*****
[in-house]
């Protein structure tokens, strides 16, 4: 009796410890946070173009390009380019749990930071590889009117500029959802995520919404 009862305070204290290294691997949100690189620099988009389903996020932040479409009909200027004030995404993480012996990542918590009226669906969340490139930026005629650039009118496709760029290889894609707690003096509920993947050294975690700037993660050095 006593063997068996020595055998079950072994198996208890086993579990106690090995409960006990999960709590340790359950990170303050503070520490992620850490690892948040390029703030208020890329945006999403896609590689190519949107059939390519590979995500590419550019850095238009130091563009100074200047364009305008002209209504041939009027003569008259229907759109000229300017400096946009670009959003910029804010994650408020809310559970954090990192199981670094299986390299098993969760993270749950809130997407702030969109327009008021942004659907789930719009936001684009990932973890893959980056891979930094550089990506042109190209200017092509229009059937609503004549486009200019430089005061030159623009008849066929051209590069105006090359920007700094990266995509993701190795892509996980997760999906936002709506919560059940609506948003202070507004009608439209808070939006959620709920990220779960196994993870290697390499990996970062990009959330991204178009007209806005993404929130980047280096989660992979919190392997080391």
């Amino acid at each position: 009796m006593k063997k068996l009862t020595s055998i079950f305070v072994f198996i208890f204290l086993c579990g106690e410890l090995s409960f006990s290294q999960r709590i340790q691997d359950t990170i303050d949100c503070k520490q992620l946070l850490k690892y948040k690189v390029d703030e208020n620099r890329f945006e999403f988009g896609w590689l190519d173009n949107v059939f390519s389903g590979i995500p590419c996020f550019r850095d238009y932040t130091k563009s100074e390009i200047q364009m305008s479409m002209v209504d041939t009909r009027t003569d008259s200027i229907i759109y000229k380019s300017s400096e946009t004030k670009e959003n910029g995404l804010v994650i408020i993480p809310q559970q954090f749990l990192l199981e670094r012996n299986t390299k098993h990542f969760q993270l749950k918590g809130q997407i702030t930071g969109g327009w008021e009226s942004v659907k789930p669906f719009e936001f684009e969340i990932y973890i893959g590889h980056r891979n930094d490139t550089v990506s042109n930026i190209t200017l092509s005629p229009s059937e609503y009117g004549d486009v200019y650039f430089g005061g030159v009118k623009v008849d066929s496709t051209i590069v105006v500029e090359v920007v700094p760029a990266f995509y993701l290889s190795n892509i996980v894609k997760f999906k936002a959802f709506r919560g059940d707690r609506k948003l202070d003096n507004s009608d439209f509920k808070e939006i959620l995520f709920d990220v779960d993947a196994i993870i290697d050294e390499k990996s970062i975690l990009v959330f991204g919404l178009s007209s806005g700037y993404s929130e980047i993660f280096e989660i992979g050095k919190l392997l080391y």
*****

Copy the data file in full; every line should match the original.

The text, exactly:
[in-house]
């Protein structure tokens, strides 16, 4: 009796410890946070173009390009380019749990930071590889009117500029959802995520919404 009862305070204290290294691997949100690189620099988009389903996020932040479409009909200027004030995404993480012996990542918590009226669906969340490139930026005629650039009118496709760029290889894609707690003096509920993947050294975690700037993660050095 006593063997068996020595055998079950072994198996208890086993579990106690090995409960006990999960709590340790359950990170303050503070520490992620850490690892948040390029703030208020890329945006999403896609590689190519949107059939390519590979995500590419550019850095238009130091563009100074200047364009305008002209209504041939009027003569008259229907759109000229300017400096946009670009959003910029804010994650408020809310559970954090990192199981670094299986390299098993969760993270749950809130997407702030969109327009008021942004659907789930719009936001684009990932973890893959980056891979930094550089990506042109190209200017092509229009059937609503004549486009200019430089005061030159623009008849066929051209590069105006090359920007700094990266995509993701190795892509996980997760999906936002709506919560059940609506948003202070507004009608439209808070939006959620709920990220779960196994993870290697390499990996970062990009959330991204178009007209806005993404929130980047280096989660992979919190392997080391």
């Amino acid at each position: 009796m006593k063997k068996l009862t020595s055998i079950f305070v072994f198996i208890f204290l086993c579990g106690e410890l090995s409960f006990s290294q999960r709590i340790q691997d359950t990170i303050d949100c503070k520490q992620l946070l850490k690892y948040k690189v390029d703030e208020n620099r890329f945006e999403f988009g896609w590689l190519d173009n949107v059939f390519s389903g590979i995500p590419c996020f550019r850095d238009y932040t130091k563009s100074e390009i200047q364009m305008s479409m002209v209504d041939t009909r009027t003569d008259s200027i229907i759109y000229k380019s300017s400096e946009t004030k670009e959003n910029g995404l804010v994650i408020i993480p809310q559970q954090f749990l990192l199981e670094r012996n299986t390299k098993h990542f969760q993270l749950k918590g809130q997407i702030t930071g969109g327009w008021e009226s942004v659907k789930p669906f719009e936001f684009e969340i990932y973890i893959g590889h980056r891979n930094d490139t550089v990506s042109n930026i190209t200017l092509s005629p229009s059937e609503y009117g004549d486009v200019y650039f430089g005061g030159v009118k623009v008849d066929s496709t051209i590069v105006v500029e090359v920007v700094p760029a990266f995509y993701l290889s190795n892509i996980v894609k997760f999906k936002a959802f709506r919560g059940d707690r609506k948003l202070d003096n507004s009608d439209f509920k808070e939006i959620l995520f709920d990220v779960d993947a196994i993870i290697d050294e390499k990996s970062i975690l990009v959330f991204g919404l178009s007209s806005g700037y993404s929130e980047i993660f280096e989660i992979g050095k919190l392997l080391y």